Monday, 26 July 2021 18:19

Rockingham funeral home victim of catalytic converter theft

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Catalytic converter of Saab 9-5 (YS3E, 2001–2005) SportCombi Catalytic converter of Saab 9-5 (YS3E, 2001–2005) SportCombi Photo by Ballista - Wikimedia Commons

ROCKINGHAM — Catalytic converter thefts are on the rise in Richmond County and across the country, with a local funeral home as the latest victim.

Carter Funeral Home reported to the Rockingham Police Department on July 20 the theft of two catalytic converters from two of its vehicles: a Ford Econoline and a Cadillac Brougham.

Several other thefts were reported earlier in the month.

One was reported taken off of a 2010 Ford F-250 at Champion Ford on July 17; another was removed from a 1990 Ford F-150 in the parking lot of Derby's Tailory (a box of ratchet straps was also reported stolen) on July 18; and one was reportedly cut off of a Toyota Tundra in the parking lot of Perdue Farms, causing an estimated $500 in damage to the vehicle's exhaust system on July 19.

One man is even believed to have been killed while trying to steal one.

Last week, the body of 35-year-old Danny Joe Britt Jr., of Moore County, was found underneath a Dodge Stratus off of Sandhill Game Management Road.

Investigators with the Richmond County Sheriff’s Office said that it appeared Britt had been trying to take the catalytic converter off of the car when the jack collapsed and he was pinned underneath.

According to the Pilot, Britt was last seen June 15 at a convenience store in Eagle Springs. Investigators with the RCSO said he was reported missing the following day.

The sheriff’s office has taken seven reports involving 14 stolen catalytic converters recently, including several taken from the boat landing on U.S. 74, according to Chief Deputy Mark Gulledge.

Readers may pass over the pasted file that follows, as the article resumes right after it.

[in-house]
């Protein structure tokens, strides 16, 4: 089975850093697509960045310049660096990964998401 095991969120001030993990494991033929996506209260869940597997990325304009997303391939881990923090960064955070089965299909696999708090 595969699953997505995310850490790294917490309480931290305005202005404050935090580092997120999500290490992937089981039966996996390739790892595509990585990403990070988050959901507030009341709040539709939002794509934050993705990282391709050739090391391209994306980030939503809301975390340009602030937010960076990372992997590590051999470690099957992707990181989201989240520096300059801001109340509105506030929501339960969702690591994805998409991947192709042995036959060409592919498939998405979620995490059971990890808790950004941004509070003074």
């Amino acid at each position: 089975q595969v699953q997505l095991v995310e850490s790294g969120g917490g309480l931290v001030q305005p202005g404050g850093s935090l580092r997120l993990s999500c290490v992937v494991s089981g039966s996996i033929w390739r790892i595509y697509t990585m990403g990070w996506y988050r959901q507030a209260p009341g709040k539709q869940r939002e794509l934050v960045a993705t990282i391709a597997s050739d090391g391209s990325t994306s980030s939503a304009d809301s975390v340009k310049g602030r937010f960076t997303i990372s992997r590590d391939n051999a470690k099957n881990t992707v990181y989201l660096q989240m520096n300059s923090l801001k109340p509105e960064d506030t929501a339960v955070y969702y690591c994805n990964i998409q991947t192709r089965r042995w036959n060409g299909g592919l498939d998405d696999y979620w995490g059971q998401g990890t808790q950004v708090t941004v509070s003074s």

“It’s a big problem,” Gulledge said, adding that some arrests have been made.

“We have seen a significant increase during the pandemic,”David Glawe, president and CEO of National Insurance Crime Bureau, said in a March press release. “It's an opportunistic crime. As the value of the precious metals contained within the catalytic converters continues to increase, so do the number of thefts of these devices. There is a clear connection between times of crisis, limited resources, and disruption of the supply chain that drives investors towards these precious metals.”

The NICB reports that thefts nearly quadrupled last year, from 652 per month in January 2020 to 2,347 by December. 

According to a May column on, the number one target for catalytic converter theft is the Toyota Prius due to the higher amounts of rhodium, palladium and platinum.

“Removing a catalytic converter takes only minutes using some basic, readily-available, battery-operated tools from a local hardware store,” added Glawe. “And for the vehicle owner, it’s costly due to the loss of work, finding and paying for alternate transportation and then paying anywhere from $1,000 to $3,000 to get your vehicle fixed.”

The NICB reports that the value of those precious metals has increased, with recyclers paying up to $250 for catalytic converters.

In an effort to curb thefts, the NICB reports that 18 states — including North and South Carolina — are looking to take legislative action.

Senate Bill 99 was introduced in late February and clarifies that catalytic converter theft is a Class I felony.

Secondary metal recyclers would also be required to keep electronic records of all transactions related to purchasing regulated metals, and the bill establishes a $1,000 fine for violations.

Sen. Tom McInnis, R-Richmond, is a primary sponsor. Legislative records show the bill has been in the House Rules Committee since May 4.

(The Judiciary Subcommittee substitute is attached at the bottom of this story.)

Catalytic converters aren’t the only metal items being stolen from vehicles.

A license plate was reported stolen from a Ford Expedition at Roberts Automotive on July 19 and one was stolen from a Honda Accord at Johnny's Automotive on July 20.

McNeill Funeral Home also reported the theft of a license plate earlier in the month.